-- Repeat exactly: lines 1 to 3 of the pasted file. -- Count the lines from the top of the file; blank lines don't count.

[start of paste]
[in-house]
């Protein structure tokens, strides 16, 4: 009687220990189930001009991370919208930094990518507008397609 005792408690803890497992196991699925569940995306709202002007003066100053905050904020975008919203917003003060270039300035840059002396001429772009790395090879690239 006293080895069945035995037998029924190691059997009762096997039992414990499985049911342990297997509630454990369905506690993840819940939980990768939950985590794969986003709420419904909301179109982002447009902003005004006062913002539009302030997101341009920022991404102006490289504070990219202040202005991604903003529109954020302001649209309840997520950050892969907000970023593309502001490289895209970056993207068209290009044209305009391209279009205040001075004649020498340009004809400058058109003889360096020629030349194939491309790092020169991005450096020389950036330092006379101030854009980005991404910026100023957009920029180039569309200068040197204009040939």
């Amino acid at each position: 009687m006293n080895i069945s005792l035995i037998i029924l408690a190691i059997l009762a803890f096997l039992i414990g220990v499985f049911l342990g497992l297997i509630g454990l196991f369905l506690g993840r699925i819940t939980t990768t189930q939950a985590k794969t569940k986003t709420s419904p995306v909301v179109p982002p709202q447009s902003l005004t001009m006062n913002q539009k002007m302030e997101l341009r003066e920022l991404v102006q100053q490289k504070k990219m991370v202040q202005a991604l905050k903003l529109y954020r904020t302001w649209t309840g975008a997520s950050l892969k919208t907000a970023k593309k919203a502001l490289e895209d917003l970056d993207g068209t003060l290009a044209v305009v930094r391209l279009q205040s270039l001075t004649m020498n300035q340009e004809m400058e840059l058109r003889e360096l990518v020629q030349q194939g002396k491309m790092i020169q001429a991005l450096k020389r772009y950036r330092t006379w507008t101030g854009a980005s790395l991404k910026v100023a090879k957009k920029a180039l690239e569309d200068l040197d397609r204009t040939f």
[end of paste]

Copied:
[in-house]
């Protein structure tokens, strides 16, 4: 009687220990189930001009991370919208930094990518507008397609 005792408690803890497992196991699925569940995306709202002007003066100053905050904020975008919203917003003060270039300035840059002396001429772009790395090879690239 006293080895069945035995037998029924190691059997009762096997039992414990499985049911342990297997509630454990369905506690993840819940939980990768939950985590794969986003709420419904909301179109982002447009902003005004006062913002539009302030997101341009920022991404102006490289504070990219202040202005991604903003529109954020302001649209309840997520950050892969907000970023593309502001490289895209970056993207068209290009044209305009391209279009205040001075004649020498340009004809400058058109003889360096020629030349194939491309790092020169991005450096020389950036330092006379101030854009980005991404910026100023957009920029180039569309200068040197204009040939």
């Amino acid at each position: 009687m006293n080895i069945s005792l035995i037998i029924l408690a190691i059997l009762a803890f096997l039992i414990g220990v499985f049911l342990g497992l297997i509630g454990l196991f369905l506690g993840r699925i819940t939980t990768t189930q939950a985590k794969t569940k986003t709420s419904p995306v909301v179109p982002p709202q447009s902003l005004t001009m006062n913002q539009k002007m302030e997101l341009r003066e920022l991404v102006q100053q490289k504070k990219m991370v202040q202005a991604l905050k903003l529109y954020r904020t302001w649209t309840g975008a997520s950050l892969k919208t907000a970023k593309k919203a502001l490289e895209d917003l970056d993207g068209t003060l290009a044209v305009v930094r391209l279009q205040s270039l001075t004649m020498n300035q340009e004809m400058e840059l058109r003889e360096l990518v020629q030349q194939g002396k491309m790092i020169q001429a991005l450096k020389r772009y950036r330092t006379w507008t101030g854009a980005s790395l991404k910026v100023a090879k957009k920029a180039l690239e569309d200068l040197d397609r204009t040939f």